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OS: Windows 7, Compiler: GCC 3.2.3 (MinGW)

I have created those three data structures in C:

#define MAP_NAME_LEN    30
#define MAP_W           25
#define MAP_H           19
#define WORLD_W         32
#define WORLD_H         32

typedef unsigned char byte;

typedef struct Tile
{
    byte type;
    byte character;
    byte fgColor;
    byte bgColor;
};

typedef struct Map
{
    char name[MAP_NAME_LEN];
    Tile overlay[MAP_H][MAP_W];
    Tile underlay[MAP_H][MAP_W];
};

typedef struct World
{
    Map area[WORLD_H][WORLD_W];
};

When I try to create individual instances of Tile and/or Map, it's ok, no problem at all, everything works. But then if I try to create a World, like...

int main()
{
    World world;
}

...the program simply crashes (Windows 7 says that the program has crashed and is looking for a solution, etc). Do you guys have any idea why does that happen?

Thanks!

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1  
Please post the values of MAP_NAME_LEN, MAP_H and MAP_W, WORLD_H and WORLD_W. Probably stack overflow. –  hmjd Dec 31 '11 at 21:02
    
What are MAP_W/H WORLD_W/H defined as? Perhaps you're putting too much on the stack? –  Shaun Hey Dec 31 '11 at 21:03
1  
you're using typedef without declaring a defintion. you should write it like this: typedef struct _Map {...} Map; you can also omit the _Map, to create anonymous struct if you prefer it like that. –  stdcall Dec 31 '11 at 21:03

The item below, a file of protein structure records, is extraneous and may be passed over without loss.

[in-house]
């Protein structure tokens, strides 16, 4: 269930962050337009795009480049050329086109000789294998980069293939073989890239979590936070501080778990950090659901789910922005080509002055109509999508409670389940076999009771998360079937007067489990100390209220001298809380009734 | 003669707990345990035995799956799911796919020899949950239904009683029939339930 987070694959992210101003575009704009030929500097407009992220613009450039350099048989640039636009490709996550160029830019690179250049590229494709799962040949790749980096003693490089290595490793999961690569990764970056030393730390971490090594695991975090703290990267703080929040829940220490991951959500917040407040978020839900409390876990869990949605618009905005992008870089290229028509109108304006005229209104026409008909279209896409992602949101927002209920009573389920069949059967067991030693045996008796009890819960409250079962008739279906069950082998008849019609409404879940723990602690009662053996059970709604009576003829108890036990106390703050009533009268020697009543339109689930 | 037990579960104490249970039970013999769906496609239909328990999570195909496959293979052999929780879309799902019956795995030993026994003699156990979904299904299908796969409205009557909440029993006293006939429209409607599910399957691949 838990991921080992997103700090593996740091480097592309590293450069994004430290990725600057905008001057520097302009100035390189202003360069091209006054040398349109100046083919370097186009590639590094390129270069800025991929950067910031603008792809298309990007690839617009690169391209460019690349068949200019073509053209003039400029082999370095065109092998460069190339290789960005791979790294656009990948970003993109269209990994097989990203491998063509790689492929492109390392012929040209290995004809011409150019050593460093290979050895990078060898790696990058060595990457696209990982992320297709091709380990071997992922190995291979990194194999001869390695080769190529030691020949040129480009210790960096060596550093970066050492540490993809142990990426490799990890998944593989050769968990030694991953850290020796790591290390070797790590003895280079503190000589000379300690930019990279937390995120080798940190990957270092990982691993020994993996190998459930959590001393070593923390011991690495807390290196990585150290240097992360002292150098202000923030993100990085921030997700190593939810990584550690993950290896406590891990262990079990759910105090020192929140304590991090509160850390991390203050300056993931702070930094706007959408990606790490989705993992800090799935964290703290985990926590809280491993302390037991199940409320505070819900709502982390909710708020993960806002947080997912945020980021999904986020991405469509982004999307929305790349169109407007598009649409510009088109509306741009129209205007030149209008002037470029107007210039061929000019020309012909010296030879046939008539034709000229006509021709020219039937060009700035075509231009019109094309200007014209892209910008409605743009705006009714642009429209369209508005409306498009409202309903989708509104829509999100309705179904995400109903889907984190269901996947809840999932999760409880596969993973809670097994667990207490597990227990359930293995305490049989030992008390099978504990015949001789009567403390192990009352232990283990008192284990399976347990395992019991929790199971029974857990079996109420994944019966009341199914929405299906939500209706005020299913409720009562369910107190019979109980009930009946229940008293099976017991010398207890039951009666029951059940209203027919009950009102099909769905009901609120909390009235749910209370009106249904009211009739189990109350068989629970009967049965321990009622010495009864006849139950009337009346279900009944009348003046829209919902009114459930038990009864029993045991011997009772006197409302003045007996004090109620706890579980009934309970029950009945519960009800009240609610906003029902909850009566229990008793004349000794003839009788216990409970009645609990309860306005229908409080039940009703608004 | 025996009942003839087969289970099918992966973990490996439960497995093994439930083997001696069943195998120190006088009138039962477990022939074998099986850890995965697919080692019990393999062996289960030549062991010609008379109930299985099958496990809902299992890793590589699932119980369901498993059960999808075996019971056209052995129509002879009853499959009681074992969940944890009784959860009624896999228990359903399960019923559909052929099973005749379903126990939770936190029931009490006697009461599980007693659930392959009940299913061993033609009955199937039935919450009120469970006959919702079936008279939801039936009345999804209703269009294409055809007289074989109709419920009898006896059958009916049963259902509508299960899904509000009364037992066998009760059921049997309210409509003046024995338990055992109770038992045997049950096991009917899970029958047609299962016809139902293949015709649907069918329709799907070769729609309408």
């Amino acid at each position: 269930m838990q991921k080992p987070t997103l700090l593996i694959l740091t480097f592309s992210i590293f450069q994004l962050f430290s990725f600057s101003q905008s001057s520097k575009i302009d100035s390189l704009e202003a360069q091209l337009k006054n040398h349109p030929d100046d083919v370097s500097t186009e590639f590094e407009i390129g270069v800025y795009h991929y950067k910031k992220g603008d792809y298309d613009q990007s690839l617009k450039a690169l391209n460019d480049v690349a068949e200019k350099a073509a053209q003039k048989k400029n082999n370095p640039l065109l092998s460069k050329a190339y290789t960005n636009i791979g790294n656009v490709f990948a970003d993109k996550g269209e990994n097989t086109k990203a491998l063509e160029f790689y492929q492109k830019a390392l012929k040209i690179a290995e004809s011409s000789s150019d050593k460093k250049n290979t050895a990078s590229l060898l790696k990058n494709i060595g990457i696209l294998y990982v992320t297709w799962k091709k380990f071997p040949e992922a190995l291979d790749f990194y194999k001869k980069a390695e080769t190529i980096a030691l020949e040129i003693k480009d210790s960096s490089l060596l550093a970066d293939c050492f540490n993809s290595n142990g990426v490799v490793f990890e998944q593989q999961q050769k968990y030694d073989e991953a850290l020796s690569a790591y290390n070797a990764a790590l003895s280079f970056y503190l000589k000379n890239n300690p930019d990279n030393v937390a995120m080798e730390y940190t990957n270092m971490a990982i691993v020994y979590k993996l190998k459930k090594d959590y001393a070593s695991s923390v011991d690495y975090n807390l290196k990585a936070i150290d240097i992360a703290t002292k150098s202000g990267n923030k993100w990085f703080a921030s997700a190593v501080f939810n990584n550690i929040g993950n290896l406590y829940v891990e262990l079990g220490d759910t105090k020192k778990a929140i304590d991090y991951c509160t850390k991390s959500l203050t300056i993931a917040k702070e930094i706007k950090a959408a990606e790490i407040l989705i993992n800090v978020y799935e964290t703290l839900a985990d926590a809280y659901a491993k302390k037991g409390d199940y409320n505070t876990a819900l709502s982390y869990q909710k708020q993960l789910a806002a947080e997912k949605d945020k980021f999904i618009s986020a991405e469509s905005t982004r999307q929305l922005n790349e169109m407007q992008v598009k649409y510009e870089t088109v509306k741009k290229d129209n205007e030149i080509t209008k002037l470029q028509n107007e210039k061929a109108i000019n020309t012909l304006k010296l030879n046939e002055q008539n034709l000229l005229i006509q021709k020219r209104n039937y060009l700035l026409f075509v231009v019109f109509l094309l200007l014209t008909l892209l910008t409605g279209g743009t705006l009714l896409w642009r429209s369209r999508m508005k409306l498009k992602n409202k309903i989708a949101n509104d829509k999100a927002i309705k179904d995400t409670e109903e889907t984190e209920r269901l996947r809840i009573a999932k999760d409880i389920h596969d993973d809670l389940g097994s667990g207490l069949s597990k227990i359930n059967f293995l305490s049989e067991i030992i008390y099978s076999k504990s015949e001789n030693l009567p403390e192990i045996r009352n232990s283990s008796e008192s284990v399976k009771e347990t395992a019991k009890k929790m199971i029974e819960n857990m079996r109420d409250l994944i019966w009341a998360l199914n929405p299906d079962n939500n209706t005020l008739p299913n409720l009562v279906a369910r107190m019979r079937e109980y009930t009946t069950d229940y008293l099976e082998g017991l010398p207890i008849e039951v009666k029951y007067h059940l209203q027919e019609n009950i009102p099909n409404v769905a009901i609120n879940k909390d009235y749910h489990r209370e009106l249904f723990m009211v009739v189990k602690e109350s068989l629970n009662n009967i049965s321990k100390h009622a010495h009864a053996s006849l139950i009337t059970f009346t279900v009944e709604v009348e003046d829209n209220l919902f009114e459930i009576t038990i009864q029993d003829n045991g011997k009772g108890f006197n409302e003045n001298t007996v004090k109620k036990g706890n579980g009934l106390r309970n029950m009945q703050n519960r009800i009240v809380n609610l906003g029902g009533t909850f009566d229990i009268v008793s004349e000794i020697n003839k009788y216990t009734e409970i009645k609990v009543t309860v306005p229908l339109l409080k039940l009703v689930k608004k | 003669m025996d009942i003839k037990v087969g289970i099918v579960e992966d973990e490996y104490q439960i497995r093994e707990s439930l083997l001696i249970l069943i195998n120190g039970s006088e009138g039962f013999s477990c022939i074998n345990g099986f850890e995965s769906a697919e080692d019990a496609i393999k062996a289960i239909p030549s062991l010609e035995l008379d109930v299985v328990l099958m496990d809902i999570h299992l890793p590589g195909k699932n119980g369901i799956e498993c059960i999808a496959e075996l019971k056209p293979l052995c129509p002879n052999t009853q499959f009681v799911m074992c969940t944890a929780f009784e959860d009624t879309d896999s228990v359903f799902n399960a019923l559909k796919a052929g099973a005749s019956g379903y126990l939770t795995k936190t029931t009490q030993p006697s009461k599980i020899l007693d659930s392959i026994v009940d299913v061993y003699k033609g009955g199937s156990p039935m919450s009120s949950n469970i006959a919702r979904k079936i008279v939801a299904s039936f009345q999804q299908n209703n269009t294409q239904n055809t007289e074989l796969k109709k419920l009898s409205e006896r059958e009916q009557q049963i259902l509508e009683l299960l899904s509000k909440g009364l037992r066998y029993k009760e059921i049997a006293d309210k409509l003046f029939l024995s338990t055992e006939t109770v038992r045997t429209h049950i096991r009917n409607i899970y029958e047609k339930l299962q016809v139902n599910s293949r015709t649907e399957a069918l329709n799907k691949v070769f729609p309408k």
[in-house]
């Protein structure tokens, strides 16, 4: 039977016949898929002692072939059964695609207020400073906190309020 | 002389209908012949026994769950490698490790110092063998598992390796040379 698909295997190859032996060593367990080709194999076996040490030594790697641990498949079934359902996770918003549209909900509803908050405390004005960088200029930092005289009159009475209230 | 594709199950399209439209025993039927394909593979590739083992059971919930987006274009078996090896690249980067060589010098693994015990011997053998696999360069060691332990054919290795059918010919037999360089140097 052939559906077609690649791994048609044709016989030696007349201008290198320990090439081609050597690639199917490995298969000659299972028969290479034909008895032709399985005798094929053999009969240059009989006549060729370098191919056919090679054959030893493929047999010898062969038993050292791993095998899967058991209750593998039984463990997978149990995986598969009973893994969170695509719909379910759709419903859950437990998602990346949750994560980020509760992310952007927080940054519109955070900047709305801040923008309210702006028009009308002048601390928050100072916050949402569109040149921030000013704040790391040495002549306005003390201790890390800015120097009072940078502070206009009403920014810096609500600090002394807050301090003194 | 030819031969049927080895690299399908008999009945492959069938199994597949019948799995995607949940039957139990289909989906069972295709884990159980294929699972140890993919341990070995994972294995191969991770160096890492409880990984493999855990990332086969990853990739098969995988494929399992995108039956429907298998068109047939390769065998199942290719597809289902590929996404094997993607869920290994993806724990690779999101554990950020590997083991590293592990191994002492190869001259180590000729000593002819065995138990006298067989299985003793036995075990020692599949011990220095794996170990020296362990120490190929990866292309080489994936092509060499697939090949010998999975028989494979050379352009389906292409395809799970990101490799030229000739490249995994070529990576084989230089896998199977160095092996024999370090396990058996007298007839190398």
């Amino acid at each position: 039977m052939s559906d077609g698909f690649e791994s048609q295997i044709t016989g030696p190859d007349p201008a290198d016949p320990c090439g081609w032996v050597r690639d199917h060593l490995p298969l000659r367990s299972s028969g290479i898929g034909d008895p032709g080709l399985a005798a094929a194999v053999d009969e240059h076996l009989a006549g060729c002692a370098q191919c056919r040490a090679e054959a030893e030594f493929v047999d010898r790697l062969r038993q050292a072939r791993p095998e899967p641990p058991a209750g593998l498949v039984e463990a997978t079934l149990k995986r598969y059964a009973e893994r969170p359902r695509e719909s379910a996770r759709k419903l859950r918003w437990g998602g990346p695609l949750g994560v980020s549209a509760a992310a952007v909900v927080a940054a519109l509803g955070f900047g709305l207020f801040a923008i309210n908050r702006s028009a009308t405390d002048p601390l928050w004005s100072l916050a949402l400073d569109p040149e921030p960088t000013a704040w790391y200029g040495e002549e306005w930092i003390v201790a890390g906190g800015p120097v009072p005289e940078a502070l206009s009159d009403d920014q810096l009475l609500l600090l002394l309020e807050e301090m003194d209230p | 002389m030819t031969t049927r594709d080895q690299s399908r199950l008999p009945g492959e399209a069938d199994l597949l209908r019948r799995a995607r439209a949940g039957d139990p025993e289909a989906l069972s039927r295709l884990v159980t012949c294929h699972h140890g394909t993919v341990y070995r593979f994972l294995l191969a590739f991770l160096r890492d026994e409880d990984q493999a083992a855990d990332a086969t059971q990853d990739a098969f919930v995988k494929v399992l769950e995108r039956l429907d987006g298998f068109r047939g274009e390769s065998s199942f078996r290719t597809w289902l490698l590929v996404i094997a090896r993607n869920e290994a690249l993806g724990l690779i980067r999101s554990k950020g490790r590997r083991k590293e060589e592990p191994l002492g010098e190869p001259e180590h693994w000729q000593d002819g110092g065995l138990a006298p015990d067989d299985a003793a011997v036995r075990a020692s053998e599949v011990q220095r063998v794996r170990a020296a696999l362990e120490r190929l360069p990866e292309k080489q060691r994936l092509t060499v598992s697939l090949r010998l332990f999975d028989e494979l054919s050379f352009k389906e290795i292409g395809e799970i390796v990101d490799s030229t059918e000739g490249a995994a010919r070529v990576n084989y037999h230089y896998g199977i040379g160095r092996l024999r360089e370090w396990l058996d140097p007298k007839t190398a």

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4 Answers 4

up vote 5 down vote accepted

Depending on the values of MAP_NAME_LEN, MAP_H, MAP_W, WORLD_H, and WORLD_W, you may have created a MASSIVE structure on the stack. Don't do that. The stack is relatively small, and generally cannot handle allocations of more than a few megabytes total (and often can only handle a few dozen kilobytes of allocation at a time). Given your constant values, you're likely to be running up against these limits - your World structure is nearly 4MB large, way too big to reasonably put on the stack.

So, instead, allocate it on the heap with malloc, or as a global or file-local static variable:

World world;

int main()
{
    /* ... */
}

or

int main()
{
    World *world = malloc(sizeof(*world));
    /* ... */
    free(world);
}
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I've just edited the code to show the values of constants. –  Fernando Aires Castello Dec 31 '11 at 21:06
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My best guess is that your World object exceed the maximum stack size. It depends how you have defined MAP_NAME_LEN, MAP_H, MAP_W and WORLD_H, WORLD_W.

The total size of a World struct is at least: WORLD_H * WORLD_W * (MAP_H * MAP_W * 2 * sizeof(Tile) + MAP_NAME_LEN) (plus any padding the compiler might insert).

Edit

Now that you have added the constants you can calculate that your data structure will consume about 3.5MB (if sizeof(Tile) == 4). That is too much for the stack. The default stack size is usually about 1MB. Use malloc to allocate the data structure on the heap.